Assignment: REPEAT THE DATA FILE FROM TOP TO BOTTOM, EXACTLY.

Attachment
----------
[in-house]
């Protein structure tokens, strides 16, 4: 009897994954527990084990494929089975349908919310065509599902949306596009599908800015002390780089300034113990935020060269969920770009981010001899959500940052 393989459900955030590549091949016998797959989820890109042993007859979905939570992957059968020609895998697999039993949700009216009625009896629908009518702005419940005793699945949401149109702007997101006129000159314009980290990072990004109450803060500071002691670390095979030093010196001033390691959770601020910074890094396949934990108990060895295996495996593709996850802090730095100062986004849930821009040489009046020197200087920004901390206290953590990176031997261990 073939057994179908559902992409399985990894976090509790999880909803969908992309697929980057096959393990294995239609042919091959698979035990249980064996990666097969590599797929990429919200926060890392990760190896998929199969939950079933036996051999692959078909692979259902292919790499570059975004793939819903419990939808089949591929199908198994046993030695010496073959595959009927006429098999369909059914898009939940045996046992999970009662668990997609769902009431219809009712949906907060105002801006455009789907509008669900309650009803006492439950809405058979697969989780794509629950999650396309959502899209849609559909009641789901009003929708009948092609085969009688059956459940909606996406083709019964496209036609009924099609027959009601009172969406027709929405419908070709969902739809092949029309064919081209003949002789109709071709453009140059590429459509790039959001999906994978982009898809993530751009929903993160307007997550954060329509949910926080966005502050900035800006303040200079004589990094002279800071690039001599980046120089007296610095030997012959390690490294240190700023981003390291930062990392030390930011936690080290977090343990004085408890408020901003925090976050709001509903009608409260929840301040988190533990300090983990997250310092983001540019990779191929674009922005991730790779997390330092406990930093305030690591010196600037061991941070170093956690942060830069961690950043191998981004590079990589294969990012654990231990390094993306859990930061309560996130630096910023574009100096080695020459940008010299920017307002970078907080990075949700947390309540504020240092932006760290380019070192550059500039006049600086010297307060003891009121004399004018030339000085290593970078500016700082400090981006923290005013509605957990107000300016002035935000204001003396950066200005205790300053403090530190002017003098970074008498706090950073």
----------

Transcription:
[in-house]
């Protein structure tokens, strides 16, 4: 009897994954527990084990494929089975349908919310065509599902949306596009599908800015002390780089300034113990935020060269969920770009981010001899959500940052 393989459900955030590549091949016998797959989820890109042993007859979905939570992957059968020609895998697999039993949700009216009625009896629908009518702005419940005793699945949401149109702007997101006129000159314009980290990072990004109450803060500071002691670390095979030093010196001033390691959770601020910074890094396949934990108990060895295996495996593709996850802090730095100062986004849930821009040489009046020197200087920004901390206290953590990176031997261990 073939057994179908559902992409399985990894976090509790999880909803969908992309697929980057096959393990294995239609042919091959698979035990249980064996990666097969590599797929990429919200926060890392990760190896998929199969939950079933036996051999692959078909692979259902292919790499570059975004793939819903419990939808089949591929199908198994046993030695010496073959595959009927006429098999369909059914898009939940045996046992999970009662668990997609769902009431219809009712949906907060105002801006455009789907509008669900309650009803006492439950809405058979697969989780794509629950999650396309959502899209849609559909009641789901009003929708009948092609085969009688059956459940909606996406083709019964496209036609009924099609027959009601009172969406027709929405419908070709969902739809092949029309064919081209003949002789109709071709453009140059590429459509790039959001999906994978982009898809993530751009929903993160307007997550954060329509949910926080966005502050900035800006303040200079004589990094002279800071690039001599980046120089007296610095030997012959390690490294240190700023981003390291930062990392030390930011936690080290977090343990004085408890408020901003925090976050709001509903009608409260929840301040988190533990300090983990997250310092983001540019990779191929674009922005991730790779997390330092406990930093305030690591010196600037061991941070170093956690942060830069961690950043191998981004590079990589294969990012654990231990390094993306859990930061309560996130630096910023574009100096080695020459940008010299920017307002970078907080990075949700947390309540504020240092932006760290380019070192550059500039006049600086010297307060003891009121004399004018030339000085290593970078500016700082400090981006923290005013509605957990107000300016002035935000204001003396950066200005205790300053403090530190002017003098970074008498706090950073």